It's Great to Have a Job...Unless You Work at a Power Plant in Pennsylvania, Ohio, or New Jersey

Mar 1, 2012

Yesterday, GenOn Energy, the third-largest U.S. independent power producer, announced they were shutting down power plants, because "forecasted returns on investments necessary to comply with environmental regulations are insufficient." That's financial-speak for "Regulations make it too costly to keep them running."

From Bloomberg:

Shutdowns will begin in June at the units, which don’t generate enough profit to cover the costs of complying with the rules, Houston-based GenOn said today in a statement. The plants, located at eight sites in Pennsylvania, Ohio and New Jersey, generate 3,140 megawatts in the wholesale market overseen by PJM Interconnection. Except for one unit, all of the plants burn coal, according to GenOn’s website.

Jeff Ostermayer at Shopfloor.org reminds us that "These closings will again result in the loss of jobs and have a negative impact on the local communities. Often we forget about the ripple effect of these regulations and how it can impact a small town and community."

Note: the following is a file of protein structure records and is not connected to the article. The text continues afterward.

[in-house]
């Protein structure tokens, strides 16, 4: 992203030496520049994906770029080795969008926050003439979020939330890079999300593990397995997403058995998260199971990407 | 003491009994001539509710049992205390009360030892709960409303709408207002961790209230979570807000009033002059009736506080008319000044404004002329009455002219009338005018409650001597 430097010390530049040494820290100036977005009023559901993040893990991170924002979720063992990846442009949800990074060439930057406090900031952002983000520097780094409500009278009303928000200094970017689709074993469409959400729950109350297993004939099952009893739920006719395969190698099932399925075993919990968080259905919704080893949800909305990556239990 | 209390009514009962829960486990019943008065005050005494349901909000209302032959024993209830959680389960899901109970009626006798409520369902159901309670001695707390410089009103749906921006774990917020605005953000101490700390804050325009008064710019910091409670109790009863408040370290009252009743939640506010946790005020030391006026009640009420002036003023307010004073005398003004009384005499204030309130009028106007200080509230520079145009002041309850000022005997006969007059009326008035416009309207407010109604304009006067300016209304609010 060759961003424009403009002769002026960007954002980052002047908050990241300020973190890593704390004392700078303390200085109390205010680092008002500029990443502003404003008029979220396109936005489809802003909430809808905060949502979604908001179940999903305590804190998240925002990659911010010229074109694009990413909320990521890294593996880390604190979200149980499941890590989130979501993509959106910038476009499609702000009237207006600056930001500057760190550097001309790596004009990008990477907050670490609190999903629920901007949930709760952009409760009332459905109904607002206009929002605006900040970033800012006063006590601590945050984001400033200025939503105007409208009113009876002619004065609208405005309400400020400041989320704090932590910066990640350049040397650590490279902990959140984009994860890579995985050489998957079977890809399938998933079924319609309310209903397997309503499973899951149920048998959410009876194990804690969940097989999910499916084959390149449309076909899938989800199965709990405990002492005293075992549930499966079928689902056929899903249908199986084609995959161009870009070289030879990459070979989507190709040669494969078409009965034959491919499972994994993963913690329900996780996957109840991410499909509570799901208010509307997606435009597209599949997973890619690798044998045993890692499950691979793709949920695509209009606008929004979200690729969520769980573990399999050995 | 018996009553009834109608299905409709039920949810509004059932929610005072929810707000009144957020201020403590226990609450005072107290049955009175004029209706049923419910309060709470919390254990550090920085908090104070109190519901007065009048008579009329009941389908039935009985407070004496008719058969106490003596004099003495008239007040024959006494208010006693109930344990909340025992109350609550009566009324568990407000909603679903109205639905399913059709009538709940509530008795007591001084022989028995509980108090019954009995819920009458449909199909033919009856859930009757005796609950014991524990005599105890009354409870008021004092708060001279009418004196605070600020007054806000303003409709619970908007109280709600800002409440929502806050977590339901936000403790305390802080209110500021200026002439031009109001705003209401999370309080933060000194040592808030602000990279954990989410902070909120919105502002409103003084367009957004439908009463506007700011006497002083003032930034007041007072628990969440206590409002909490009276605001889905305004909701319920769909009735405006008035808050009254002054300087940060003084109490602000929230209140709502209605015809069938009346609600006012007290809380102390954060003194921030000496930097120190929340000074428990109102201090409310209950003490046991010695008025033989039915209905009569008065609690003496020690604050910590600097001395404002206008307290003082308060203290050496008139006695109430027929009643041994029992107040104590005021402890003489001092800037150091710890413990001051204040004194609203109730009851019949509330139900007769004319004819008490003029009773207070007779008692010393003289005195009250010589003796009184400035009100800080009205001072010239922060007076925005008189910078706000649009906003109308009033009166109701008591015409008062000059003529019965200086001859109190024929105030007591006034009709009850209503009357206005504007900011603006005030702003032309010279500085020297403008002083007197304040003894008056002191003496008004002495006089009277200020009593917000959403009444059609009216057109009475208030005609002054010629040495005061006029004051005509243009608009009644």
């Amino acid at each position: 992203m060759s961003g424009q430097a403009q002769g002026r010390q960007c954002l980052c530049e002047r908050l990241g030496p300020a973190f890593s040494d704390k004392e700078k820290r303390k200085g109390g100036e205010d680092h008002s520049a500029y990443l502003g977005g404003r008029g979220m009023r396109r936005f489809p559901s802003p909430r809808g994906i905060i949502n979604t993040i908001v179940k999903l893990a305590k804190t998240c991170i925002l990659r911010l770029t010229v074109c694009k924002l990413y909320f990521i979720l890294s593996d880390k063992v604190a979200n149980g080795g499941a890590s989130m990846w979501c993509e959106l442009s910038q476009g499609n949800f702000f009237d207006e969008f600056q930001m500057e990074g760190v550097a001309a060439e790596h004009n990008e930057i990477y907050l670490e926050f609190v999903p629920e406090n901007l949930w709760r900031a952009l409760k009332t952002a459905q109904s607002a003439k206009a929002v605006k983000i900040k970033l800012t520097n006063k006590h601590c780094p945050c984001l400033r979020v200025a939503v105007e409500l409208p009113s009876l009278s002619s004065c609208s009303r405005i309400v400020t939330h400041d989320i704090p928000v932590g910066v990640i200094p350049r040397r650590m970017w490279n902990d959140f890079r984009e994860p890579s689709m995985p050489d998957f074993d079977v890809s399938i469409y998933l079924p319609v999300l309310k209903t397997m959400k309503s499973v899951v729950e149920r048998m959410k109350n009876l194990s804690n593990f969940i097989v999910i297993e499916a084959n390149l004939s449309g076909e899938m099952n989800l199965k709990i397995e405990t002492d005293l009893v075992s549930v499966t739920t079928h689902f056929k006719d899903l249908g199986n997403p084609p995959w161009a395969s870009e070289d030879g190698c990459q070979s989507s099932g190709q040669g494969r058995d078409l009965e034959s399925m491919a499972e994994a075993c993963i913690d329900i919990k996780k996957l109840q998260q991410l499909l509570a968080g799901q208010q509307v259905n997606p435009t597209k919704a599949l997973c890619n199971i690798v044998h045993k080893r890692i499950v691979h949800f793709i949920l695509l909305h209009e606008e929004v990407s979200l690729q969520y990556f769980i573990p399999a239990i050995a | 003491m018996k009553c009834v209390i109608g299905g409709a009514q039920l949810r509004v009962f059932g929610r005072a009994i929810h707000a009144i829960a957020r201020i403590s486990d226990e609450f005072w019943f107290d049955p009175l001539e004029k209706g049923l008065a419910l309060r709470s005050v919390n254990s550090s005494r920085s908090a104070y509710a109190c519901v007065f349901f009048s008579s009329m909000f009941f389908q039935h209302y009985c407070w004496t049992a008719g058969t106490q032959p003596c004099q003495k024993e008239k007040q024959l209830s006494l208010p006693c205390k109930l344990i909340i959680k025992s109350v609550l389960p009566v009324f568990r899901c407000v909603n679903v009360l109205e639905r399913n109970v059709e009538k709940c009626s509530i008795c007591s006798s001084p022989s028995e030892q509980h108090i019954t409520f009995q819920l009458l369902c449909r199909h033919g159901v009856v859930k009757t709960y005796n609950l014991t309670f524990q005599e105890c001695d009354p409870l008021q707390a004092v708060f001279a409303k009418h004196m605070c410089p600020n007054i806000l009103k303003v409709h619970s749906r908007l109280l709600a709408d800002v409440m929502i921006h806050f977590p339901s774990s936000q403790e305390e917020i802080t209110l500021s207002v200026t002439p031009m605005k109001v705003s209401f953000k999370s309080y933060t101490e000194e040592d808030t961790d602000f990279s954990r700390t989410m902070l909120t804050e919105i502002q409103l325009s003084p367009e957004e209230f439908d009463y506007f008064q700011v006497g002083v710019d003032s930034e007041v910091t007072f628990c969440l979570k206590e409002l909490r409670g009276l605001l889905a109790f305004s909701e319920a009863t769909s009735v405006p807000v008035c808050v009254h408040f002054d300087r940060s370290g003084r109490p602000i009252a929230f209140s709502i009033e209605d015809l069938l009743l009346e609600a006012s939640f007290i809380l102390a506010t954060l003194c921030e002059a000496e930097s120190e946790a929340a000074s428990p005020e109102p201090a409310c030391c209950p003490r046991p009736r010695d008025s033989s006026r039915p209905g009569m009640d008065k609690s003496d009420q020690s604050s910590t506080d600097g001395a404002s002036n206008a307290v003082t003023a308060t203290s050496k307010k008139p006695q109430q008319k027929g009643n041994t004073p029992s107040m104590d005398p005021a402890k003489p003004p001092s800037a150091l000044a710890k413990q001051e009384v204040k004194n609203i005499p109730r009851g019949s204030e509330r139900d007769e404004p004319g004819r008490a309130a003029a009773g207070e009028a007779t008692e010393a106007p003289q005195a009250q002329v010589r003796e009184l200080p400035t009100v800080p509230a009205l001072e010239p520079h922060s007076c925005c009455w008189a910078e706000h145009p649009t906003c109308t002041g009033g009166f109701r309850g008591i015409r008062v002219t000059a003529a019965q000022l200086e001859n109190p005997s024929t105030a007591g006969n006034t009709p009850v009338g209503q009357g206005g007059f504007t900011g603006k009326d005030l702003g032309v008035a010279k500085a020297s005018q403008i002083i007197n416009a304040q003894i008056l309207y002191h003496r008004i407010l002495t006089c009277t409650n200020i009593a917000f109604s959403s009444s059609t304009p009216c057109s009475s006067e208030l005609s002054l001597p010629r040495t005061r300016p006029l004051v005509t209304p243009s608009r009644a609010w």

That's illustrated with the news of the Upper Mount Bethel Township power plant closing in Pennsylvania. Local offical Ron Karasek said, "It would appear to be a significant blow to the township's economy," and former Northampton County Councilman Ron Angle added, "It's provided a lot of good-paying jobs for many people through the years."

Add GenOn to the list of companies that have announced power plant closings because of EPA regulations like Utility MACT (the "Blackout Rule"). These rules reduce our energy security and cost jobs.

 

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